I'd suggest NOT doing the steel wool thing, in the short run it might help, but what you're doing is making micro scratches in the surface to make it feel like satin. In the long run, you'll end up filling those micro scratches with dirt and sweat from your hands.

That's exactly what causes the stickiness in my experience, so you can see why I don't like that.

I believe that Dunlop makes a product to clean the paint/wood on guitars. Use that and if you still fell like it is sticky try to use a polisher/buffer to get the neck to feel soft as new. It's not like it hasn't got a clear coat on it, it's probably just a wood sealant, so it's not like it's the bare wood.
__________________
Are You a PROG-HEAD? I'm NOT.
MG_Sora is offline   Reply With Quote
Old 02-15-2013, 10:00 AM   #6
MrFlibble
Puts a bangin' donk on it
 
MrFlibble's Avatar
 
Join Date: Apr 2008
Location: Salisbury, Wiltshire
You only do the steel wool thing to poly finishes. Nitro finishes lose their 'sticky' feeling after a few months of regular use (or less, depending on your skin, how you play and the environment the guitar is kept in).

It is really not smart to scuff, sand or in any way reduce the finish that is already on there, as it is already very thin.

As for the body finish, it's not supposed to have any kind of thick, high-gloss coat. The Tributes have a thinner and more matte coat than most Gibsons and even the glossiest Gibsons have a more matte and thinner finish than Epiphones. That's the whole point. A lot of the cost of a Gibson is in the time it takes to do those ultra-thin finishes. They're also why Gibsons tend to have a brighter and more responsive tone than Epiphones. You could shoot some gloss nitro over the top of it if you really want, but this won't protect the guitar any further, it will take months to do, it will be expensive and it will require stripping the guitar down to begin with.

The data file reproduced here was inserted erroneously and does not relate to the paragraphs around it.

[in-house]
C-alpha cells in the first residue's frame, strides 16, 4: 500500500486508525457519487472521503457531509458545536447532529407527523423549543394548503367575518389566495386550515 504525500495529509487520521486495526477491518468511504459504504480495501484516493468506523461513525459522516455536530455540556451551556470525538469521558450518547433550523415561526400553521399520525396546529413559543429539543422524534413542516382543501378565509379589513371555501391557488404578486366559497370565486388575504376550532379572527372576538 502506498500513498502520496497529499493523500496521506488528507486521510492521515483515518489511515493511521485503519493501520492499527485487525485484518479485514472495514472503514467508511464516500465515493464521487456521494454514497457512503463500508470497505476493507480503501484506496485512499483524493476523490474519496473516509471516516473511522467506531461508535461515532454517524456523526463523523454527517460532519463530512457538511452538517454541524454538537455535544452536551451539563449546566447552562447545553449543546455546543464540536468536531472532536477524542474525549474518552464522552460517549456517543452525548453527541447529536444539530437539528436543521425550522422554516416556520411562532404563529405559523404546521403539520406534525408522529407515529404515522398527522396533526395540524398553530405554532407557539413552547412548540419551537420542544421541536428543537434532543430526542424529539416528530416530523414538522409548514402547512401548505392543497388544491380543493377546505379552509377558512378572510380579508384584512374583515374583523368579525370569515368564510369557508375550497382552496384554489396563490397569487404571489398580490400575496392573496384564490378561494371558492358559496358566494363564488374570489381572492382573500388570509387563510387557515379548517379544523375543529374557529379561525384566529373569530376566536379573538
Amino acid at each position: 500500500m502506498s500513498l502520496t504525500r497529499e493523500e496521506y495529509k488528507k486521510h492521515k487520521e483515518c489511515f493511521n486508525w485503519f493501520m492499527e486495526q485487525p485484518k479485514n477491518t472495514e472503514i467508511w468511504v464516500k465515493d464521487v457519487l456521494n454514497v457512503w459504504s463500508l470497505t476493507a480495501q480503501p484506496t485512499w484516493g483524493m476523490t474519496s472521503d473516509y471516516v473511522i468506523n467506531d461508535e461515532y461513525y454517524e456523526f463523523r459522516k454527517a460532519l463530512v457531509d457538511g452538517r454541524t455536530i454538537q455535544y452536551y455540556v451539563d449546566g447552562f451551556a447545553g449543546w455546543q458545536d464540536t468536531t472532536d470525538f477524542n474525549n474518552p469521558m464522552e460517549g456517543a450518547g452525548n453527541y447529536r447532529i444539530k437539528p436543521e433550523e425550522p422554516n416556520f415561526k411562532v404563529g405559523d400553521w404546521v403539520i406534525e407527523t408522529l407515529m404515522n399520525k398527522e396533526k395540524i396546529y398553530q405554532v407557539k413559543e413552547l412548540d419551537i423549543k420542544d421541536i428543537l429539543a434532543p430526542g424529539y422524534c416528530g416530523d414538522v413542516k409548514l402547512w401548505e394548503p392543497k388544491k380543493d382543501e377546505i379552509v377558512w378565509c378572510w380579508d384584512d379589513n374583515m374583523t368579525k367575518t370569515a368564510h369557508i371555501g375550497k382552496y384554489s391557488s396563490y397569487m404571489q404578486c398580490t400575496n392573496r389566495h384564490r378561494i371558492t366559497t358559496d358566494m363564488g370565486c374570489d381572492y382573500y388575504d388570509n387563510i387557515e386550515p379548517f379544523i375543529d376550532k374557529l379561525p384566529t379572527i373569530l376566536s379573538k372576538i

Basically, Gibsons are not for people who want a flashy, thick, full-gloss finish and the dark tone that comes with that. That is the realm of Epiphone Elite/Elitist, PRS Singlecut/245 and ESP Eclipse CTM guitars. Half the point of a Gibson is the finish and the feel, tone and even smell of it.

Stick with it. In a couple of months it will no longer feel sticky and you won't care about dinging the top. Take a look at what happens to nitro finishes after ten years or so, a couple of dings now is nothing.
__________________
Yes, I know everything. No, I can't play worth a damn.
A child is trafficked and sold for sex slavery every 30 seconds. Support Love146.
MrFlibble is offline   Reply With Quote
Reply


Thread Tools Rate This Thread
Rate This Thread:

Posting Rules
You may not post new threads
You may not post replies
You may not post attachments
You may not edit your posts

vB code is On
Smilies are On
[IMG] code is On
HTML code is Off
Forum Jump



All times are GMT -4. The time now is 03:36 AM.

Forum Archives / About / Terms of Use / Advertise / Contact / Ultimate-Guitar.Com © 2014
Powered by: vBulletin Version 3.0.9
Copyright ©2000 - 2014, Jelsoft Enterprises Ltd.